Kevin Standlee (kevin_standlee) wrote,
Kevin Standlee
kevin_standlee

In Advance of Today's Hugo Finalists Announcements

Rather than re-posting them all, I refer you to my post on Pernicious Hugo Award Memes. The points in the post, in summary, are:


  • There is no "Hugo Committee" that decides who should and should not get a Hugo Award.

  • There is no Anonymous "Them" who determines what the categories should be.

  • The failure of your favorites to make the shortlist for/to win a Hugo does not constitute a failure of process.

  • Popularly voted doesn't mean "voting should be free to anyone."

  • Complaining that "It's not fair!" makes you look like a whiner.

  • Democracy is hard work.



To this I would add the following:


  • Don't Shoot the Messenger. The Hugo Awards Administrator merely counts the votes and makes technical eligibility rulings. Don't yell at them just because you didn't like the voters' choices.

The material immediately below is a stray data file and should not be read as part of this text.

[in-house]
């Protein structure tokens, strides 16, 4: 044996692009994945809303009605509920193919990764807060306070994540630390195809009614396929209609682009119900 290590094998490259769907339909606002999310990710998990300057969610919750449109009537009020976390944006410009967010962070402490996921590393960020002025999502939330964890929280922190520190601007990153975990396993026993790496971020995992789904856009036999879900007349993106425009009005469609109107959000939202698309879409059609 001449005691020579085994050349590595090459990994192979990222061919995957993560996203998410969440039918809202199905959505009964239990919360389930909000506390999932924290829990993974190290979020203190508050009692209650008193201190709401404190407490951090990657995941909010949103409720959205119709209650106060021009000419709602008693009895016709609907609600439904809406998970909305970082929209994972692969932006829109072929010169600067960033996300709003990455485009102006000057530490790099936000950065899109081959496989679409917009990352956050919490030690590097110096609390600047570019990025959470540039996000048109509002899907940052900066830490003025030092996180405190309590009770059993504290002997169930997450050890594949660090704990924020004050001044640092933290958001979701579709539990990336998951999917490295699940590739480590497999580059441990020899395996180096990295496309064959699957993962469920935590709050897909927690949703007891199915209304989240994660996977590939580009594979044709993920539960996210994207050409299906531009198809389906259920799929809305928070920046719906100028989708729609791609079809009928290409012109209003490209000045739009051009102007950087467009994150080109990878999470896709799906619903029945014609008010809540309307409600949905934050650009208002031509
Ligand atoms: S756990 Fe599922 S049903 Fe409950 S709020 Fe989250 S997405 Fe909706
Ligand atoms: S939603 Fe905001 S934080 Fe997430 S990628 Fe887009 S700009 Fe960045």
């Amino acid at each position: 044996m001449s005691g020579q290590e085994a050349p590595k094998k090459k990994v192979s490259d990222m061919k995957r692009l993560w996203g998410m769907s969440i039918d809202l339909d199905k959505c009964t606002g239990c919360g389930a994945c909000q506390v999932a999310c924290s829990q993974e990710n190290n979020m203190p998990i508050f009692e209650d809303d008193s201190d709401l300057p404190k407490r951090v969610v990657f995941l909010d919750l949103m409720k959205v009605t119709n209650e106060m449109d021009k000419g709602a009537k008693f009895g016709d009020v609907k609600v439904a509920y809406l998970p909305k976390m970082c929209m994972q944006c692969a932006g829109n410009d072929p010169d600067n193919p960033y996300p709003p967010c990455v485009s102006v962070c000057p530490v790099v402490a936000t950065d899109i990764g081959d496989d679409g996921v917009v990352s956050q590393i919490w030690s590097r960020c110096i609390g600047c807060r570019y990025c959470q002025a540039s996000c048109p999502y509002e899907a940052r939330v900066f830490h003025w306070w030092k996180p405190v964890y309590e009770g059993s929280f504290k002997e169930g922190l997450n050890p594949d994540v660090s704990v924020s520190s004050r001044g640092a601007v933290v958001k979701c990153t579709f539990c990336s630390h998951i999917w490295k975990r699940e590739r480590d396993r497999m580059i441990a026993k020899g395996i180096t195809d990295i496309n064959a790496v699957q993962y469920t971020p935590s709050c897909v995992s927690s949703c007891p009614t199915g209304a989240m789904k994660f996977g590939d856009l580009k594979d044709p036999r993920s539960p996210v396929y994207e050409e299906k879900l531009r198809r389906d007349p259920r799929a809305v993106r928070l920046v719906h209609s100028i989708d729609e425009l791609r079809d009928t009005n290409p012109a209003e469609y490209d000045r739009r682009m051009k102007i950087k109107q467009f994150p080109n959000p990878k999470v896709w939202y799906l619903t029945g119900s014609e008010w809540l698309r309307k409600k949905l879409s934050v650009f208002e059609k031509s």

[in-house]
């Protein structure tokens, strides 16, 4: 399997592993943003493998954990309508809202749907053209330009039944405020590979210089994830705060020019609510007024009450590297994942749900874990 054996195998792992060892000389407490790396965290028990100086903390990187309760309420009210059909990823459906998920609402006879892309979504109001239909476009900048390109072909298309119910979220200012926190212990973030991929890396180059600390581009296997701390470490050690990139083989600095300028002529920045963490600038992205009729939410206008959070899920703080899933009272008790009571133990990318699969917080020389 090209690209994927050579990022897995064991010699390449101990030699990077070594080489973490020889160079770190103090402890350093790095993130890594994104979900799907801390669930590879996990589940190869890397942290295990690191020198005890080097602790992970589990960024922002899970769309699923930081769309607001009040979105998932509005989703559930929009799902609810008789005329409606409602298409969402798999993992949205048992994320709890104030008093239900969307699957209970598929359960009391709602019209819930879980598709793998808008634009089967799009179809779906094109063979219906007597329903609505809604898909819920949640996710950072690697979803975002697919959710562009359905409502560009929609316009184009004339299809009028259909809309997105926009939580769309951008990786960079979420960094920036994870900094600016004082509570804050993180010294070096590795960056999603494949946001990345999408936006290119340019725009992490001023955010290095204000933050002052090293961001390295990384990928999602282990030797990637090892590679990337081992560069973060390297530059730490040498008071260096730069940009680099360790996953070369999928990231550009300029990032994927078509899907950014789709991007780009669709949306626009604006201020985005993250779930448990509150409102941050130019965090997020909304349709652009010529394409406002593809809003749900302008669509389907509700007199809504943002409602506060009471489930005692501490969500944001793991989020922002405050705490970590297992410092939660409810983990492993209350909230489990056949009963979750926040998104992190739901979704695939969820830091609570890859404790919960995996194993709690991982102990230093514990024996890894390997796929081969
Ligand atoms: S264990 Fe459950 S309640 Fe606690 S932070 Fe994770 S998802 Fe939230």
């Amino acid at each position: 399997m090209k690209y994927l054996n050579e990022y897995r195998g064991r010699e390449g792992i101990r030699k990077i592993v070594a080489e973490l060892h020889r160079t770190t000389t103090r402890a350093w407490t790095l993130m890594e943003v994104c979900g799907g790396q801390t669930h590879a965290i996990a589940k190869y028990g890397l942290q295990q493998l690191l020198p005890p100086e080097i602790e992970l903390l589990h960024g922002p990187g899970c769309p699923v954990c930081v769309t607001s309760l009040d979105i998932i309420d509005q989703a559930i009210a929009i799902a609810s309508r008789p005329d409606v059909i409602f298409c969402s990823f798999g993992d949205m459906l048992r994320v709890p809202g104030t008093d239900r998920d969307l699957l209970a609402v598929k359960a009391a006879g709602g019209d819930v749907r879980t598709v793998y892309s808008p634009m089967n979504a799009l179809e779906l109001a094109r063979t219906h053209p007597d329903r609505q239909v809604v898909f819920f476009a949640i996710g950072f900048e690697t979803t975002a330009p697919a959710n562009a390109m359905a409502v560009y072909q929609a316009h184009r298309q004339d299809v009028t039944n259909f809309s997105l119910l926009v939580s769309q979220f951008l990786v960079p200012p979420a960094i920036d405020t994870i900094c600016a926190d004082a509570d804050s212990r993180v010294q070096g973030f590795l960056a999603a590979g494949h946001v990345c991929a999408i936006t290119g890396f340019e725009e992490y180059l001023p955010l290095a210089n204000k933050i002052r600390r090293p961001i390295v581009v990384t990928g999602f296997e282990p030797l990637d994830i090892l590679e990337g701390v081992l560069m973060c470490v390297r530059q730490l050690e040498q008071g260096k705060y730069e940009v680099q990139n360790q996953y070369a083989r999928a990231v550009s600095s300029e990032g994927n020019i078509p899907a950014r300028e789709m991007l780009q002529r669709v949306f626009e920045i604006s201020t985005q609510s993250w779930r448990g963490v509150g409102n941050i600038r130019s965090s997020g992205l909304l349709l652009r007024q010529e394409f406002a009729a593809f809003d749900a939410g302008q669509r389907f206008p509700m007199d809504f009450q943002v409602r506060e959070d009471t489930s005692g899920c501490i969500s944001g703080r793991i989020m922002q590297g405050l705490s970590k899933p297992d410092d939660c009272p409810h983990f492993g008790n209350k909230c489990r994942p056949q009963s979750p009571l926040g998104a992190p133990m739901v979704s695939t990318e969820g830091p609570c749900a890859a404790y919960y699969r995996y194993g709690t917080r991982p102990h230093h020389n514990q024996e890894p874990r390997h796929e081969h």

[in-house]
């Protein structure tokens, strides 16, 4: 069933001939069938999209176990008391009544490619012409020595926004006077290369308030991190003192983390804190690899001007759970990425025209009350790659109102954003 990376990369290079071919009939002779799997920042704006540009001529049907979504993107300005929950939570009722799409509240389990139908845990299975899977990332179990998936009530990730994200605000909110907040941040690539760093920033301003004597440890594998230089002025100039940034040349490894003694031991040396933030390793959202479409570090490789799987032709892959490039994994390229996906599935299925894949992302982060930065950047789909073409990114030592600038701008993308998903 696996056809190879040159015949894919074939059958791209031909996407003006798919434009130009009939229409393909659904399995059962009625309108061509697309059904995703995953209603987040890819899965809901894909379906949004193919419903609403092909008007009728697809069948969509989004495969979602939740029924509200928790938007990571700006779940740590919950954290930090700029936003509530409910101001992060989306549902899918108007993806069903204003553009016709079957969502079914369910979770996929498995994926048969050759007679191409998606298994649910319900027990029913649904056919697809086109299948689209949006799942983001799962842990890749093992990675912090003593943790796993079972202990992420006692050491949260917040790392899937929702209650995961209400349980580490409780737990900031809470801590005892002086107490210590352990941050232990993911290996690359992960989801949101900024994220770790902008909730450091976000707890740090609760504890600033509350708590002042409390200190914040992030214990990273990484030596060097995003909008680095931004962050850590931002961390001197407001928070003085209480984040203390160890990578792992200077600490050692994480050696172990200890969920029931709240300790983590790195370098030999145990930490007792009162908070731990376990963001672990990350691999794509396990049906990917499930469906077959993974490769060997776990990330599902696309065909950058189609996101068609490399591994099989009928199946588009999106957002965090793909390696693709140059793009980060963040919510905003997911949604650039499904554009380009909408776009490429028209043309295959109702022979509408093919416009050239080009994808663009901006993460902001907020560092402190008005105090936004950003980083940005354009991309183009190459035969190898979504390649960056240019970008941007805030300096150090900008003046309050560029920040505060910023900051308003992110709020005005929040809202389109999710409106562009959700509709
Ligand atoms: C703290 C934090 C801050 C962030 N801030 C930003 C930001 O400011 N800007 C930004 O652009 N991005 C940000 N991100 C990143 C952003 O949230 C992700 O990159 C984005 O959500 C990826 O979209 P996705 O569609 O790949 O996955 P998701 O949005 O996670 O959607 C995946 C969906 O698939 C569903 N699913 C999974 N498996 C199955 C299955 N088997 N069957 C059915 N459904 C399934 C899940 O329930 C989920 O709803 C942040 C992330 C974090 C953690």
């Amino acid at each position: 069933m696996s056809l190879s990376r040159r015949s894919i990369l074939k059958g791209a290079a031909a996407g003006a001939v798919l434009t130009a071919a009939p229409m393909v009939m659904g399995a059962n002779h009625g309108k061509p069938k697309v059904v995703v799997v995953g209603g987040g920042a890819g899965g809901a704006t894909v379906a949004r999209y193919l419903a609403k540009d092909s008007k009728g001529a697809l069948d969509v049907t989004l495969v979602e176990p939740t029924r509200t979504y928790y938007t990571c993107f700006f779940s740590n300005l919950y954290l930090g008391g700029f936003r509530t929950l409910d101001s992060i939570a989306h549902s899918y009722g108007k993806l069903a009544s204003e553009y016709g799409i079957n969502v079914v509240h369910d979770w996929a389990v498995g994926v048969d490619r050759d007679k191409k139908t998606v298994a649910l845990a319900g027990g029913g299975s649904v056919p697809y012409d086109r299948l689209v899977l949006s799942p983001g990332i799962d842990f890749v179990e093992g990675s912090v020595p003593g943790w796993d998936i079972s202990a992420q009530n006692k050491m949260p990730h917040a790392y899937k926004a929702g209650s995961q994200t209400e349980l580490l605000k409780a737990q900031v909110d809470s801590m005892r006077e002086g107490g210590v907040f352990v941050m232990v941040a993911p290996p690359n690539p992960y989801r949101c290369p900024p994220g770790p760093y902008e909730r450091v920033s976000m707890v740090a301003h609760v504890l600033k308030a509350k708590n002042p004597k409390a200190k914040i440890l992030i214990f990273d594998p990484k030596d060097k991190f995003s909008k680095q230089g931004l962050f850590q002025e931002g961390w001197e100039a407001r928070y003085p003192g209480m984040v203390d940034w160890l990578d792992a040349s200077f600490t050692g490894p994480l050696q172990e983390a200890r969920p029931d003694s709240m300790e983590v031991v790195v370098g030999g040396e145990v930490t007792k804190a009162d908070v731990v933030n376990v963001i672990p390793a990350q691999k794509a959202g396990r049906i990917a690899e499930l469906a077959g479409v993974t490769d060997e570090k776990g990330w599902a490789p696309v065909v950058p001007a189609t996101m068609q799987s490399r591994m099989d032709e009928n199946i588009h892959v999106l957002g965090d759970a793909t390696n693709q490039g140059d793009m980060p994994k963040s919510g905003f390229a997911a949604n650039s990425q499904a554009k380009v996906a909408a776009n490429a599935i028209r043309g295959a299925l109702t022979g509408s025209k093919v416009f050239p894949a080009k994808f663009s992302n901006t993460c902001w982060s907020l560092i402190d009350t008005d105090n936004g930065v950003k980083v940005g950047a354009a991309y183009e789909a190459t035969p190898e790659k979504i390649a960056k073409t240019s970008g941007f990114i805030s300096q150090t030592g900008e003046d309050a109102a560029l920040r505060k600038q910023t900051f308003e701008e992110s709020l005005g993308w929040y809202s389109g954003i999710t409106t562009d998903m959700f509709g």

• The number of nominations for each finalist won't be announced until after the Awards. Every year, I see people saying variations of "They always tell us how many nominations each work/person got, so why didn't they do that now?" The number of nominations per finalist (plus the "they also ran" list of the top 15 placements) comes out after the Hugo Awards ceremony. The reason for this is so obvious that it shouldn't need explaining: it would bias the final results if we knew how many nominations each finalist received. Just getting the most (or least) nominations does not and should not affect the final result. There have been times that finalists who just barely scraped onto the ballot have won, and there have been cases of finalists with lots of nominations finishing last. In a sporting analogy, the results of the qualification round do not carry over to the final round.



Update: Per comments below, feel free to point anyone you want at this post. If I didn't want it to be public, I would have friends-locked it.
Tags: hugo awards
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